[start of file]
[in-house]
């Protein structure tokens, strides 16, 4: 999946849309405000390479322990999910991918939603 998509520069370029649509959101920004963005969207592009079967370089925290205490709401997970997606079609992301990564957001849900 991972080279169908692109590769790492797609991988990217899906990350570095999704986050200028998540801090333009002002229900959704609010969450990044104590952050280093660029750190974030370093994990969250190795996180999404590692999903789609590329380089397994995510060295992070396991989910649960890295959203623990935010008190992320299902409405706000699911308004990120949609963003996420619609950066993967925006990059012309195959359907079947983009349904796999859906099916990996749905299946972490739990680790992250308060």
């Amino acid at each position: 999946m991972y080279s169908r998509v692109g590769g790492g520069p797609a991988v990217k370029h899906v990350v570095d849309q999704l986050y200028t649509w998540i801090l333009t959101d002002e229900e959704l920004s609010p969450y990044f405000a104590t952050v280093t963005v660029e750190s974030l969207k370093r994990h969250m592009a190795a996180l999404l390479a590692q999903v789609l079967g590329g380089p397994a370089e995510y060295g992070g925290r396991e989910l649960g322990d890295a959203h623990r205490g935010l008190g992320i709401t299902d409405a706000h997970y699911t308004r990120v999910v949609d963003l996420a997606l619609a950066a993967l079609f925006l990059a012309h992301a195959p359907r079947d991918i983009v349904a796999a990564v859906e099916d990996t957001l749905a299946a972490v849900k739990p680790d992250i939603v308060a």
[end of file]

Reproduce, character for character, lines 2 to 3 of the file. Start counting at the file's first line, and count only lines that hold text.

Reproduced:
């Protein structure tokens, strides 16, 4: 999946849309405000390479322990999910991918939603 998509520069370029649509959101920004963005969207592009079967370089925290205490709401997970997606079609992301990564957001849900 991972080279169908692109590769790492797609991988990217899906990350570095999704986050200028998540801090333009002002229900959704609010969450990044104590952050280093660029750190974030370093994990969250190795996180999404590692999903789609590329380089397994995510060295992070396991989910649960890295959203623990935010008190992320299902409405706000699911308004990120949609963003996420619609950066993967925006990059012309195959359907079947983009349904796999859906099916990996749905299946972490739990680790992250308060």
């Amino acid at each position: 999946m991972y080279s169908r998509v692109g590769g790492g520069p797609a991988v990217k370029h899906v990350v570095d849309q999704l986050y200028t649509w998540i801090l333009t959101d002002e229900e959704l920004s609010p969450y990044f405000a104590t952050v280093t963005v660029e750190s974030l969207k370093r994990h969250m592009a190795a996180l999404l390479a590692q999903v789609l079967g590329g380089p397994a370089e995510y060295g992070g925290r396991e989910l649960g322990d890295a959203h623990r205490g935010l008190g992320i709401t299902d409405a706000h997970y699911t308004r990120v999910v949609d963003l996420a997606l619609a950066a993967l079609f925006l990059a012309h992301a195959p359907r079947d991918i983009v349904a796999a990564v859906e099916d990996t957001l749905a299946a972490v849900k739990p680790d992250i939603v308060a």